Are war novels too scary for kids?
My answer is: “Lots of ‘It depends.’” The biggest question would be, “How old is the child emotionally?” Some 14-year-olds can handle a bloody war novel that may not be right for the most sensitive high school seniors.
But due to all the much-televised horrors from the war in Ukraine, the general age limit may now be lower.
That’s a good thing, in some ways. Today’s children will be tomorrow’s voters. They need to understand the issues, ideally after discussing them with parents and teachers.
Years ago, as an elementary schooler reading about World War II, including references to the death camps of the Holocaust, I had nightmares about the Nazis breaking into our home in a suburb of Washington, D.C. Of course, books, movies, and TV programs disturbed me. But along the way I learned. Maybe part of that had to do with the kind of material I was reading, which often explored the suffering of the victims, rather than just glorifying the bloodshed.
My new book, Drone Child: A Novel of War, Family, and Survival, I’d hope, would be in the former category.
Lemba Adula, my Congolese hero reflecting on his days as a child soldier a quarter of a century earlier, writes about drone warfare: “Many of our victims surely would not even undergo burials, either because they would be missing or their bodies were in too many pieces. Dust to dust, in a sense. But that was God’s role, not ours. I once again pondered all the widows we were creating, and all the sons and daughters without fathers to hug them or take them fishing or encourage them in football or school. Would a 15-year-old have thought like that? Not many, I’ll grant you. But I did. That was my curse as a soldier and my salvation as a human, even if I still was not fully evolved.”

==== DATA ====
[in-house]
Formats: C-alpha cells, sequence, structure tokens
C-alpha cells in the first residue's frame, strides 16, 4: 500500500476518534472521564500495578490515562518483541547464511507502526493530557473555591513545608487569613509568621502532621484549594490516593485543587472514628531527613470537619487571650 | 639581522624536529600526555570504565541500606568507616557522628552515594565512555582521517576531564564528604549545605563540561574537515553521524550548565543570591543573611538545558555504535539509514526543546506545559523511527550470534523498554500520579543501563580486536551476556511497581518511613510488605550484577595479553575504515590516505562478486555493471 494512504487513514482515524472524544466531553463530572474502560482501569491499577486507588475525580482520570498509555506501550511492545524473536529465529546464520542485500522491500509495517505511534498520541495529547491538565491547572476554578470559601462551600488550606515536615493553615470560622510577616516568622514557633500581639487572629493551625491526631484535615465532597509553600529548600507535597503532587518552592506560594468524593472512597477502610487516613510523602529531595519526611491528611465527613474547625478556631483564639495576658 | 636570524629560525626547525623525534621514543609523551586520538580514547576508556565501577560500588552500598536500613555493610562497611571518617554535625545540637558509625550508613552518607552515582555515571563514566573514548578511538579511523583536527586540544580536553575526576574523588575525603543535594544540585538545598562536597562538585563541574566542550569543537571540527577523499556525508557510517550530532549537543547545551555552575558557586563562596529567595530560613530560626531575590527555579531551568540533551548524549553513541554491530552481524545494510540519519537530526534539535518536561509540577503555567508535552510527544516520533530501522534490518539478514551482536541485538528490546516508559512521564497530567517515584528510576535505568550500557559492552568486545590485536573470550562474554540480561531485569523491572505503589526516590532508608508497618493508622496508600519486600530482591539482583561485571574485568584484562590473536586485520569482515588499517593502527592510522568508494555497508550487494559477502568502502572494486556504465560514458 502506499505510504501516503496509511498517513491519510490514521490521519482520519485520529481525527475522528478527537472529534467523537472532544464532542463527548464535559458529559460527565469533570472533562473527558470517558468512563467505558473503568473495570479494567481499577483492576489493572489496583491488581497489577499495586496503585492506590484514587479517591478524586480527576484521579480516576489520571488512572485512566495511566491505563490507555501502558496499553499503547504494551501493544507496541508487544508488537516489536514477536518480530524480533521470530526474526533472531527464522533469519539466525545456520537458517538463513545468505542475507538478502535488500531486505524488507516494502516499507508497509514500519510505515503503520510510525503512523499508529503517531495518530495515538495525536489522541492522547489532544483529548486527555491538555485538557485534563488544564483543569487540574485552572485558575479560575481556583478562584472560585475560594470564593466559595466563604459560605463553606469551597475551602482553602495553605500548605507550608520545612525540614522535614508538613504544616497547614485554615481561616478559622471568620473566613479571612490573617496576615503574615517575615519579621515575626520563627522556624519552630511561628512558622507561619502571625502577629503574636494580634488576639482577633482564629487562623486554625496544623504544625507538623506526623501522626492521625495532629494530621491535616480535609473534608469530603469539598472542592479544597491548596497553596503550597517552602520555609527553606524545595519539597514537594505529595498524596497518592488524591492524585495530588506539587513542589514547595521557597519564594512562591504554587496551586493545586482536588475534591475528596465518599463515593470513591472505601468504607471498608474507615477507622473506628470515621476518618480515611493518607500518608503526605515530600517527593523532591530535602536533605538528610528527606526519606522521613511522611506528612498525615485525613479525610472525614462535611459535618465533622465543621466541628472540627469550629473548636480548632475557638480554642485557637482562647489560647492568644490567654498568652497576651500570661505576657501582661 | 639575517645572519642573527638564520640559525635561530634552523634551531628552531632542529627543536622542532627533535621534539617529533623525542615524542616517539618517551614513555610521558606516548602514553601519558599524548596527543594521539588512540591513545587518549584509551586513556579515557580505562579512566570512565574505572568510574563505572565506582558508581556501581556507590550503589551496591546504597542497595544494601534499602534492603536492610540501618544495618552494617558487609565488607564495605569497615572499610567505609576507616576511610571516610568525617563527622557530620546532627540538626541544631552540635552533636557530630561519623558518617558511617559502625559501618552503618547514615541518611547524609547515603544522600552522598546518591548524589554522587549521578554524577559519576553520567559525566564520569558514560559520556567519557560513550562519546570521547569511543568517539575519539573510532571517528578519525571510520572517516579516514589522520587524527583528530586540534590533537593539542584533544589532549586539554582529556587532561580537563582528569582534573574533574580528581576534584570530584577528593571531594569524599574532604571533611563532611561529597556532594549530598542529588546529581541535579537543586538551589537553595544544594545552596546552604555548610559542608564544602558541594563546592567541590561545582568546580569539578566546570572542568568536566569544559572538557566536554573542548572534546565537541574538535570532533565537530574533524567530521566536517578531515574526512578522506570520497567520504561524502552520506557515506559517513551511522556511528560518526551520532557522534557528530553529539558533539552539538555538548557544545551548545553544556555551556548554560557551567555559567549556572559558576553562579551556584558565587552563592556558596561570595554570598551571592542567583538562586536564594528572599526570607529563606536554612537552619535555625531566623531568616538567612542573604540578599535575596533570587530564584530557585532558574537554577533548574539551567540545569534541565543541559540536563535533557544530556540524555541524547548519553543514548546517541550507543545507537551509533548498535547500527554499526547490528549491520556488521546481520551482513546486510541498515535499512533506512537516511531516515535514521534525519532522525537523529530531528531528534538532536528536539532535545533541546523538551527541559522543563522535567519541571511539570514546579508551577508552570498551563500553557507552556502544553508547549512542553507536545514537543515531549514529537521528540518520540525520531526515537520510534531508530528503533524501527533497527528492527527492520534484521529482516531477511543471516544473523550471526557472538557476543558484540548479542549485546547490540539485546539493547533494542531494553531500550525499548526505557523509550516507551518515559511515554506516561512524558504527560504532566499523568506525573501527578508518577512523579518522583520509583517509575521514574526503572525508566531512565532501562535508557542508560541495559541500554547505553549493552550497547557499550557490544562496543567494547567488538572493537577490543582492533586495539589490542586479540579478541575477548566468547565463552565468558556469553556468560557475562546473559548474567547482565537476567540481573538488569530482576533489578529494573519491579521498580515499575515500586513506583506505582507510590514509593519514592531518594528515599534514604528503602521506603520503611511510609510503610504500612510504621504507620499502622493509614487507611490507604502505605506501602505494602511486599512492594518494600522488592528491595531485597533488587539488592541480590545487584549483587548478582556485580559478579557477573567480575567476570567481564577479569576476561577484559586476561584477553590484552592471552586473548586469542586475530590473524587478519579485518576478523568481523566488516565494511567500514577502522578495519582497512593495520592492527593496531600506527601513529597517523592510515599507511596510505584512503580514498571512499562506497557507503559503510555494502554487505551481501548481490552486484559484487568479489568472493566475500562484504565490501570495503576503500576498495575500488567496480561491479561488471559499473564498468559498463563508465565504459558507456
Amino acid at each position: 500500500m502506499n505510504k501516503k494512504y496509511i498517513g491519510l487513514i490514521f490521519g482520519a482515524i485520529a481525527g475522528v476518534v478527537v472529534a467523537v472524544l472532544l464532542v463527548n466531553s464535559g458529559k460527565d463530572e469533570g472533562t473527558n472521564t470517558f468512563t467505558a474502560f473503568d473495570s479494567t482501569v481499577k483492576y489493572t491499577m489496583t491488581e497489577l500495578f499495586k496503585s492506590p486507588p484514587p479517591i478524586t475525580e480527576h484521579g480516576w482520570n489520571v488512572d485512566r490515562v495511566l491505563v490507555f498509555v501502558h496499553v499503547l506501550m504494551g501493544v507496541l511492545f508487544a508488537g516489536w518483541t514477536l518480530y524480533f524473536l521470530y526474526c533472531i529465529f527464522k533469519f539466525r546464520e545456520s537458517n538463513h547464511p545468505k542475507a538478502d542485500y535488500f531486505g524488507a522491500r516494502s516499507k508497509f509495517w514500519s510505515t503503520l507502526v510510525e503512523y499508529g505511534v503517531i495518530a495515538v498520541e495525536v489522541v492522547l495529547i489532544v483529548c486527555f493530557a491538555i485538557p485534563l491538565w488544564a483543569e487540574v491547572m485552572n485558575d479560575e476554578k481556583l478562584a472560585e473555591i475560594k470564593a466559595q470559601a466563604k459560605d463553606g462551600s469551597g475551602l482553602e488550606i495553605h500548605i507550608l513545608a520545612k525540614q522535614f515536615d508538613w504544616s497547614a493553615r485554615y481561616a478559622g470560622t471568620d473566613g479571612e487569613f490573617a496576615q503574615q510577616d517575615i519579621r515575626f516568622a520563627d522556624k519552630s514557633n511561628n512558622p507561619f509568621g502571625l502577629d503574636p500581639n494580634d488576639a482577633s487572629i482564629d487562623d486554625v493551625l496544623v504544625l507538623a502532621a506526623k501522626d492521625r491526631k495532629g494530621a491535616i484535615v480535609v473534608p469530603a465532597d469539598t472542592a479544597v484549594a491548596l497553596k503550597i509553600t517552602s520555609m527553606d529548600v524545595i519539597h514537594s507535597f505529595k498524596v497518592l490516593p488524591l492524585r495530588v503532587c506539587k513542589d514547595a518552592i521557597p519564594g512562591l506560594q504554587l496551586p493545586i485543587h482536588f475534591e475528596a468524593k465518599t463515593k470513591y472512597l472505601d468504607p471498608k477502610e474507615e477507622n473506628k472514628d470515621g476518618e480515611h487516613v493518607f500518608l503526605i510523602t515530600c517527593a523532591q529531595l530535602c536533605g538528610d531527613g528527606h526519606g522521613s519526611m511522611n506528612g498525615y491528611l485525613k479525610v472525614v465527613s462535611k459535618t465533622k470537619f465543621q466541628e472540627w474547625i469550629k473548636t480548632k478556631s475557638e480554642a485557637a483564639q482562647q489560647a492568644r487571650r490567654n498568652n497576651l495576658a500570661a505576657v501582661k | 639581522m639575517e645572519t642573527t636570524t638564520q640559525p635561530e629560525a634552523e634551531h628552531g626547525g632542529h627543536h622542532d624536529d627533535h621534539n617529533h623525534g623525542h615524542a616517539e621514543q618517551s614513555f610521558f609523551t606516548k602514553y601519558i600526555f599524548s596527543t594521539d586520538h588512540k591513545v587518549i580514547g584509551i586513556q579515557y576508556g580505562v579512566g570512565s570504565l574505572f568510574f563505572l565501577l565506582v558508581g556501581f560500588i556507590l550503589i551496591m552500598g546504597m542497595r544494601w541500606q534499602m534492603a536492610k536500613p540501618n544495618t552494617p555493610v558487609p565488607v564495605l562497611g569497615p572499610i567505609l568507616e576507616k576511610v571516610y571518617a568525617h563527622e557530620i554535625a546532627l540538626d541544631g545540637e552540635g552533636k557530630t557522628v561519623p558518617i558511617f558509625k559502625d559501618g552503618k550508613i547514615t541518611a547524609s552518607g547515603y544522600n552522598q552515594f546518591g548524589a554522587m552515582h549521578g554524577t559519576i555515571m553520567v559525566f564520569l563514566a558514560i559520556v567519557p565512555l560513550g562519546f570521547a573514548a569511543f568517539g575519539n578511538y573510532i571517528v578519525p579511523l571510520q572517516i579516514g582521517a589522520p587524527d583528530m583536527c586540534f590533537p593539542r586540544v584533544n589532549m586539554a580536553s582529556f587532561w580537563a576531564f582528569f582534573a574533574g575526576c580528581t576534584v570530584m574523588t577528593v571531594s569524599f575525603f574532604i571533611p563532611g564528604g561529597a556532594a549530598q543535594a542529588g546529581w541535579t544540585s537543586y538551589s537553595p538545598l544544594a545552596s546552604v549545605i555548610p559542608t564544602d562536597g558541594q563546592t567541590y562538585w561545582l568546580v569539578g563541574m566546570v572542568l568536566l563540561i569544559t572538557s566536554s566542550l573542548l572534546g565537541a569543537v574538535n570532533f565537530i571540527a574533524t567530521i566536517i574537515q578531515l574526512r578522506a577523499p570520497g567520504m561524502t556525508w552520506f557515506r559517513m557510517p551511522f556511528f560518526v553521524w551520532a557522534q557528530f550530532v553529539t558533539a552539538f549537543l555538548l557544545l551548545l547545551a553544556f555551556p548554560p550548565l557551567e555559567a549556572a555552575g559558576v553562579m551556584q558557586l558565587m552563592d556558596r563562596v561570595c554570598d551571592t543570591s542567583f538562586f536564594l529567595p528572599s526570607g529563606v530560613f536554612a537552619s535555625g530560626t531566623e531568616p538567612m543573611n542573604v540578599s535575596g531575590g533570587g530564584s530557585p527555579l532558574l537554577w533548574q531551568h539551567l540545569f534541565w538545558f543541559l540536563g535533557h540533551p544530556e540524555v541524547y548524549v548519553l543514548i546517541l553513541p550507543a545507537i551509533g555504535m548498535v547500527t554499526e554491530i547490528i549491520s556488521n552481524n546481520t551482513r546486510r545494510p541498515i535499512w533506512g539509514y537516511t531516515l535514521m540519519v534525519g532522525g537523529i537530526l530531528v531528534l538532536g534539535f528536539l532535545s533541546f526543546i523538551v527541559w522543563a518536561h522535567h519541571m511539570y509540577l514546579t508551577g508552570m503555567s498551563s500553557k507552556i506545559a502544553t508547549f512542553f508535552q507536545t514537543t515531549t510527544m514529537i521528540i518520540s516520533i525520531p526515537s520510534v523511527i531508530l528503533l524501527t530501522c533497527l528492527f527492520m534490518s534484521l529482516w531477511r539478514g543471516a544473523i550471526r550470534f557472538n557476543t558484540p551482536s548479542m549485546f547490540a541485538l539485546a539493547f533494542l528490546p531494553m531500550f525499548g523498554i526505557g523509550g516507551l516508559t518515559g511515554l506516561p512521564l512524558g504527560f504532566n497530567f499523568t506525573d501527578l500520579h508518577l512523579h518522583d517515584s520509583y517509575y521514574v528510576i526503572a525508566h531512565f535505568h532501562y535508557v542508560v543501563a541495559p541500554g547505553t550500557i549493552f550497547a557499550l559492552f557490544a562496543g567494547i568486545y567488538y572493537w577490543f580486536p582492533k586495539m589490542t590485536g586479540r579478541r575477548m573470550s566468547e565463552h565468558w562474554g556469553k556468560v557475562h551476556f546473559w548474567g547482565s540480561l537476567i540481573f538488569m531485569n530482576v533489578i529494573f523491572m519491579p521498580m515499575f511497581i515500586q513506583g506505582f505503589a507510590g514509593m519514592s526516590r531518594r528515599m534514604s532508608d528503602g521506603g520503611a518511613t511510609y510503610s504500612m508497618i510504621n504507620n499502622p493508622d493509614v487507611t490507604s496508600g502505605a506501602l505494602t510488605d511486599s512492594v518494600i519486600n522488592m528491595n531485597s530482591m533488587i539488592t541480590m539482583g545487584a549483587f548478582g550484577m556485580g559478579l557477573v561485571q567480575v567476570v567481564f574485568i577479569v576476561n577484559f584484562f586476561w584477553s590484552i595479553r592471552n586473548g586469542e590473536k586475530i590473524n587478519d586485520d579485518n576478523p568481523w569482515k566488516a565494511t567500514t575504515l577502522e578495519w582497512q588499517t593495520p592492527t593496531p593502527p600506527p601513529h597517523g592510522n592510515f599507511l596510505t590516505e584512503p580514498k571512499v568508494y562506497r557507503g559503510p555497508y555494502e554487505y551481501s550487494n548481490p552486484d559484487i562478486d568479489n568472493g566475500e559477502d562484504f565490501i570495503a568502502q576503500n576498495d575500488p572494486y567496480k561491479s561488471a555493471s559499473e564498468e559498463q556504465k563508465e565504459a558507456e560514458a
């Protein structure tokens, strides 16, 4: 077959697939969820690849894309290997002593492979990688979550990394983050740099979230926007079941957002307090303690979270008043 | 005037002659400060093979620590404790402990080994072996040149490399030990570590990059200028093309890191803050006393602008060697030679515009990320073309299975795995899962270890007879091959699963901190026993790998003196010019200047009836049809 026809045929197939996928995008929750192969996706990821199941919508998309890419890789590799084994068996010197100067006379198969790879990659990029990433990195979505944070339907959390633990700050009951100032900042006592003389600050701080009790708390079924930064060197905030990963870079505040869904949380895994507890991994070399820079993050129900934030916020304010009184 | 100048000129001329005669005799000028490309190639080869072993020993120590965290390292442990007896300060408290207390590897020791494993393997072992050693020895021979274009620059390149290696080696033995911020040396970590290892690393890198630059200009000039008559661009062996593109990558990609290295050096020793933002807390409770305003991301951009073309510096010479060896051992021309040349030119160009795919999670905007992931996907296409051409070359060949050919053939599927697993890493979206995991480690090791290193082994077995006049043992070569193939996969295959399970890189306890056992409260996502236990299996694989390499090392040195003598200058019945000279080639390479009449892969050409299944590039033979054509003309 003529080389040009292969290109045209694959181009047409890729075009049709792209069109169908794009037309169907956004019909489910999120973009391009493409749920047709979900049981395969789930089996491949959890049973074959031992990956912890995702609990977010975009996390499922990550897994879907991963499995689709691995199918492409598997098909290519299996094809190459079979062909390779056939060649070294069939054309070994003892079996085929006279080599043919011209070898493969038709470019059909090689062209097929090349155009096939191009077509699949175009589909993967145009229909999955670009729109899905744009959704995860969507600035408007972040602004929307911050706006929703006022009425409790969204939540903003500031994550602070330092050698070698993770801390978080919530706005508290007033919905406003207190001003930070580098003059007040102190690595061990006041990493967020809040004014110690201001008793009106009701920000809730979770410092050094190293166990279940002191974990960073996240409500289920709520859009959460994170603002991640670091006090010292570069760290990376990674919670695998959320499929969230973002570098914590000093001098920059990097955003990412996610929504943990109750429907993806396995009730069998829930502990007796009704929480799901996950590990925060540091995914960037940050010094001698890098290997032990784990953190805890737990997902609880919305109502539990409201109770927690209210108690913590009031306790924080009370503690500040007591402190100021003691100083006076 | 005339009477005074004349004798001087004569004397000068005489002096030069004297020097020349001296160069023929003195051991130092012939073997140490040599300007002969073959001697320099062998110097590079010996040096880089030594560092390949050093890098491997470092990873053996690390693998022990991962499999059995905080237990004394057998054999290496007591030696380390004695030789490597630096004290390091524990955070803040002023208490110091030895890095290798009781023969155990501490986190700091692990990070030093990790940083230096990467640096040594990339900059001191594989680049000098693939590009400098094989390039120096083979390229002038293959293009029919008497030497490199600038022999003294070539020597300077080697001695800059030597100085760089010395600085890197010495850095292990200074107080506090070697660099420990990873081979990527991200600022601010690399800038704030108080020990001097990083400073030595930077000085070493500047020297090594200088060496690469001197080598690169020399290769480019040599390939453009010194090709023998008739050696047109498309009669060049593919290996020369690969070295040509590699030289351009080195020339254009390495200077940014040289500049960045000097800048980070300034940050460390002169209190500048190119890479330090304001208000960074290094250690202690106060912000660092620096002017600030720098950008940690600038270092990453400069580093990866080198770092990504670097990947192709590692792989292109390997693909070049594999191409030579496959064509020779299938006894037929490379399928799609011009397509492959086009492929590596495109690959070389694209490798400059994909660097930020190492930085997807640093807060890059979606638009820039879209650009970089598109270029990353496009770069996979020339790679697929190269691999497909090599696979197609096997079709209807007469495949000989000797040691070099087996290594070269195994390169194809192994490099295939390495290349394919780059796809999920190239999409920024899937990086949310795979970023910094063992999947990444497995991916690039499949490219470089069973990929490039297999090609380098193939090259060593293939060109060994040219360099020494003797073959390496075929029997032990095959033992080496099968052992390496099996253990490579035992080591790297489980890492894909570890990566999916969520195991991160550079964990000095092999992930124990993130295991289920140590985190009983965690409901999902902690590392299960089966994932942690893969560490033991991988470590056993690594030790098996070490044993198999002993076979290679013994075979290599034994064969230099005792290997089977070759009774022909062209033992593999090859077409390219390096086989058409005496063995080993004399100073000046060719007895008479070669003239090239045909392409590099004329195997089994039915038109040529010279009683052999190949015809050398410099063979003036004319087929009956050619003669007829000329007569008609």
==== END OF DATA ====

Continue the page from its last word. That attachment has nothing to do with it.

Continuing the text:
One of the questions in Drone Child’s discussion guide notes that Lemba Adula is “peaceful by nature but loves technology. How does he reconcile this enthusiasm with the reality that bad people can use drones, computers, and other tech for evil purposes?” Another question asks why one child soldier succumbed wholeheartedly to his terrorist captors while Lemba himself resisted them as best he could without their killing his parents. If I were a bright Russian tech fighting in the Ukrainian war or helping to develop weapons for it, such issues would be highly germane for me just as they would be to American techies at times.
Needless to say, I was endlessly gratified when the Readers’ Favorite site praised Drone Child for the “frank conversations it has the power to open for younger readers” on “the real-world plight of child soldiers.”
While I hope that Child enjoys a wide audience of many ages, I avoided obscenity and explicit sex scenes simply because they did not fit this particular book. Like many Congolese, the narrator himself is a devout Catholic. What about the violence? Probably far less gore than what you would see on occasion on streaming services or cable TV.
At the same time I’ve expressly said in my Amazon description that Child is for mature young adults and older (emphasis added).